Julia takes Nicolas to the surf project after school, where he frolics around on his board in the water.
It has been quite amazing to see how this German youngster has adapted so well to a South African routine that allows his mom to complete her volunteer responsibilities without having to worry about him.
It's great to know that we can cater for such a special duo. Keep up the great work, Julia and Nicolas!
I tried to have realistic expectations of India. I researched on the
web, read articles, assessed the political climate and learned all I
could about the history, customs and culture of these beautiful people.
Armed with all of that knowledge, I felt responsibly prepared and even
shed a few tears of momentary reluctance when I boarded the plane. Was
I ready for the stifling heat? Was a ready for cold showers and swarms
of mosquitos? What about laundry? I had never handwashed a load of
clothes in my life. Mentally, I was preparing for a rough ride.
But the moment I saw Amma's smile beaming at me from the front porch
of my new host home, my apprehension melted away into memory. Amma's
contagious laugh and open demeanor filled my heart with warmth and
suddenly I was glad I had come. Yes, I was an all-day buffet for the
mosquitos. Yes, doing laundry for the first time in buckets rubbed my
knuckles raw. My body didn't acclimate well either. I spent more that
one night writhing with a fever, nausea, cold sweats and the worst
stomach ache I've had in my life. Yet with all of those mishaps, I
recall many times walking, drenched in sweat to and my my project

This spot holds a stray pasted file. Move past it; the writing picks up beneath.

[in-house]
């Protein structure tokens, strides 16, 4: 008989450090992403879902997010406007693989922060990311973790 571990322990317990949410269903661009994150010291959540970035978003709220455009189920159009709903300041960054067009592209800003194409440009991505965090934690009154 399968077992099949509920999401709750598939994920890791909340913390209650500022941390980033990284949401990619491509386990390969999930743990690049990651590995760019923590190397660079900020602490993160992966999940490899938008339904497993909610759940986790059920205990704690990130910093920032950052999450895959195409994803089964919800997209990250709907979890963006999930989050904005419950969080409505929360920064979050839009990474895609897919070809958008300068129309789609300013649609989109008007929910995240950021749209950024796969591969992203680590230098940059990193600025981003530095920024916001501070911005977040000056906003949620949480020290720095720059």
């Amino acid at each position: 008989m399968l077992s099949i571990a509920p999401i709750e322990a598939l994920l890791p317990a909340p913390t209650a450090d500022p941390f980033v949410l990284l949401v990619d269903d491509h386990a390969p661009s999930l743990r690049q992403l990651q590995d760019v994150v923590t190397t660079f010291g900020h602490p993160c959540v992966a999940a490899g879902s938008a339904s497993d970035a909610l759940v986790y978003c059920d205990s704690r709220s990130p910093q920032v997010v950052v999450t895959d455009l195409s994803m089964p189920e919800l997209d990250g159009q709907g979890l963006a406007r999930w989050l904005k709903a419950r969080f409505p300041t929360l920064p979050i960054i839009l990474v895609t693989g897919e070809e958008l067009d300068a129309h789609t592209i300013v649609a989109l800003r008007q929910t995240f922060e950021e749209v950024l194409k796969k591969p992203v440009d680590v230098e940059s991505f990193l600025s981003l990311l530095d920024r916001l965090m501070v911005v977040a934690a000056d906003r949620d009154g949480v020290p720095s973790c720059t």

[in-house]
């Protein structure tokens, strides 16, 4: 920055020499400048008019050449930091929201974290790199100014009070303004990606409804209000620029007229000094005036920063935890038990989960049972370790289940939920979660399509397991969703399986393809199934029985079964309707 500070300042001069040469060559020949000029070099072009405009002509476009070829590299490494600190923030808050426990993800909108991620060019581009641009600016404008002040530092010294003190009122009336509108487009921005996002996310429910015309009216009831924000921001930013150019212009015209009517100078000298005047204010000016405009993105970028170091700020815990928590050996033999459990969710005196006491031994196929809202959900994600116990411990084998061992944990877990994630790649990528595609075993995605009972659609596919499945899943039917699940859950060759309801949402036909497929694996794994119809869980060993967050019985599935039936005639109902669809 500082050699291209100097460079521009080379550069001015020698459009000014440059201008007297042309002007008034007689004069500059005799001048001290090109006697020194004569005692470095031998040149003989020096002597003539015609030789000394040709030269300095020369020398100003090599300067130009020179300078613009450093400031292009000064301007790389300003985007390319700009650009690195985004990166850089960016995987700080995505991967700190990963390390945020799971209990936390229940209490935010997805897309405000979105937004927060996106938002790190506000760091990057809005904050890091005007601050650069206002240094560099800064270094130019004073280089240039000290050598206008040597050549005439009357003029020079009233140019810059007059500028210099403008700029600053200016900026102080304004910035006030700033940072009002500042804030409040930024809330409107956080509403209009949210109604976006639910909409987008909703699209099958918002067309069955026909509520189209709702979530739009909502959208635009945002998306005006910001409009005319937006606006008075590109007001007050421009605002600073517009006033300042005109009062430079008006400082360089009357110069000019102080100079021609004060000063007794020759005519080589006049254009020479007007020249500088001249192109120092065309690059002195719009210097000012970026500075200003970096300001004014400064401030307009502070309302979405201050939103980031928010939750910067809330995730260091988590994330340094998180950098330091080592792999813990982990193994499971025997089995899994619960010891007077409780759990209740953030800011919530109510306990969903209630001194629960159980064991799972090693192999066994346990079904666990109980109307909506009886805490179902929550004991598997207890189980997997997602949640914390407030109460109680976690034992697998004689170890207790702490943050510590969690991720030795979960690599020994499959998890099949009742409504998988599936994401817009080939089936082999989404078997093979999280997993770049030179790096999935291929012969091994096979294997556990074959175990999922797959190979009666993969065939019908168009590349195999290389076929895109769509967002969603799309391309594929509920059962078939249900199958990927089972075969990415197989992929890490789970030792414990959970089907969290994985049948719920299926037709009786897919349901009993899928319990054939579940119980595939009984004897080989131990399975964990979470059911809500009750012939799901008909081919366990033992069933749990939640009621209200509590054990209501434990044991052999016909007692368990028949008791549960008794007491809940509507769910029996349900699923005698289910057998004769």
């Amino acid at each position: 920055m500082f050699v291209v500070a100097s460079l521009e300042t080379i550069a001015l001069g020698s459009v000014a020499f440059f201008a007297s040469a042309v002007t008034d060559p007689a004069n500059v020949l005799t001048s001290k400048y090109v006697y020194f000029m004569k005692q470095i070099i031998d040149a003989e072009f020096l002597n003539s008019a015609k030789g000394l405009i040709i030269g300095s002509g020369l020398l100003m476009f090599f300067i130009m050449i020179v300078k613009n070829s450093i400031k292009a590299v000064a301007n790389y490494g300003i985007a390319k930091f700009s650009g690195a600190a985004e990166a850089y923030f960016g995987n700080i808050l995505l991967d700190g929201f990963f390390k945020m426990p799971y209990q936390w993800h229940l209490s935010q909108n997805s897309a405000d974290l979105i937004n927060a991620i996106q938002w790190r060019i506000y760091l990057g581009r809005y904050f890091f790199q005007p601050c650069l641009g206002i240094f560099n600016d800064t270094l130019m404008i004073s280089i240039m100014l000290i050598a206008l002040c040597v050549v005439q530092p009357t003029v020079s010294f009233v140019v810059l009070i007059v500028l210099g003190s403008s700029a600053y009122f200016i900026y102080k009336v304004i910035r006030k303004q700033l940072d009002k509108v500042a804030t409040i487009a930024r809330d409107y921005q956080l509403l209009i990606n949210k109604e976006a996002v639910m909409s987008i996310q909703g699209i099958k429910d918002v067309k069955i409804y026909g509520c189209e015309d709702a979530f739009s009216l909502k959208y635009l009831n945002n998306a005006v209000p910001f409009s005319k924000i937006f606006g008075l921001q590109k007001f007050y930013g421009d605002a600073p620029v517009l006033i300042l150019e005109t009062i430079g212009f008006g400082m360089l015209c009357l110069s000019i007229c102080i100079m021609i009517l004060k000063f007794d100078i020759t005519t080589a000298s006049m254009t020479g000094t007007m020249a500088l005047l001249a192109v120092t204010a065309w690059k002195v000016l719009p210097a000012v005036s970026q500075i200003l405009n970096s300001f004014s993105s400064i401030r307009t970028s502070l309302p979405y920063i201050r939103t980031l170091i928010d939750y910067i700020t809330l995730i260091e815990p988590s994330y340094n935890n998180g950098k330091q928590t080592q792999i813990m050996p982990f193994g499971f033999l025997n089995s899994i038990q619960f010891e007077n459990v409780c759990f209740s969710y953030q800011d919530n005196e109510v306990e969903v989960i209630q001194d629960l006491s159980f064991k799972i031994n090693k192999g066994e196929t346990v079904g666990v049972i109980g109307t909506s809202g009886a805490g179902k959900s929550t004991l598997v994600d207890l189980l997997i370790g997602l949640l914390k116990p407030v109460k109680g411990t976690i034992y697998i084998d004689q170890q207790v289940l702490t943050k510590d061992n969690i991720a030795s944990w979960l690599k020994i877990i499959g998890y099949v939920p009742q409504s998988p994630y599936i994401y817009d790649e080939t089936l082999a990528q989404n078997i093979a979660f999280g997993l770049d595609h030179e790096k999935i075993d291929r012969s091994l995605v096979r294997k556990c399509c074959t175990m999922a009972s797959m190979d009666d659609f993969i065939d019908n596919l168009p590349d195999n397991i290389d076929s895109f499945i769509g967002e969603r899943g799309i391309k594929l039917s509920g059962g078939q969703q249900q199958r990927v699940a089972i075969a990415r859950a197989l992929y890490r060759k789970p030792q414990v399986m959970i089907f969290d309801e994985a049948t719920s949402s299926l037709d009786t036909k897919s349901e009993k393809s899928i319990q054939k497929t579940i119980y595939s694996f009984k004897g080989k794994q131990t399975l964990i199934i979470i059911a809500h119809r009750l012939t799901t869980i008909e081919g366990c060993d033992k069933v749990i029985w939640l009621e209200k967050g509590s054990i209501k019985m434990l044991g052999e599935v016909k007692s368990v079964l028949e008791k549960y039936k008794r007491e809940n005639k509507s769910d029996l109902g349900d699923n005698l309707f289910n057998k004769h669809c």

hospital, with my heart so elevated with joy, I thought perhaps I
would stay forever.
Amma's home has become my home. I retreat there with joy in the
evenings and greatly enjoy every meal we get to share together. Our
nighttime card games, together with our Auto driver are filled with
laughter and multi lingual conversations about every and nothing. I
have lost a little of my heart to India and its people.
Even though we maybe share 15-20 words in each others languages, the
friends I have made and the relationships I have cultivated with the
nurses and staff of Booma hospital is something I will cherish in my
I am not sure if there is a secret to having the time of your life,
but I do know this: Leave your ideas of how the world is supposed to
work at home. Keep your mind open to new things and your tongue
craving for exotic flavors and maybe, before you know it, you may find
yourself dancing to a rhythm you never knew you loved.
A trip to India is not for the faint of heart or the haughty in
spirit. It is for the humble, the adventurous, the tireless, the brave
and most of all those who can love. No, I was not ready, but I am sure
glad that I came.
Midwifery Project, Booma Hospital.
Tomorrow i am getting the train to Beijing at 7.15am gonna be an early start especially as I'm going for some food with friends this evening, pretty excited to see beijing although it will be pretty rainy and humid. Im staying with a guy I met online (haha it's not as strange as it's sounds). The train is one and a half days and i know some people who are getting the train with me so it should be good fun. Through a website called couchsurfing you basically host people in your home and share travelling stories and you give them a gift but it makes accomodation cheaper and is a cool way of meeting new people. It's my first time trying it out but I've met plenty of people who highly recommend it :) So My host is 26 and is a chinese guy who works in Beijing he also helped get me my chinese visa which was real nice of him, so it's a bit of pot luck as to what your host is like but thats kinda the point of it :)
Last weekend I went to a small party in a restaurant/art gallery which was pretty awesome and I met a lot of people who I wish I had met before, when they asked me when i was leaving sadly my answer was thursday :( One guy even asked if seeing as I was teaching english here and was a native speaker if i wanted to apply for a job at his school, the possibility was exciting but of course I have a range of other commitments to meet. I think I might get some kind of teaching qualification after university so that I will be able to spend considerably longer travelling in the future :)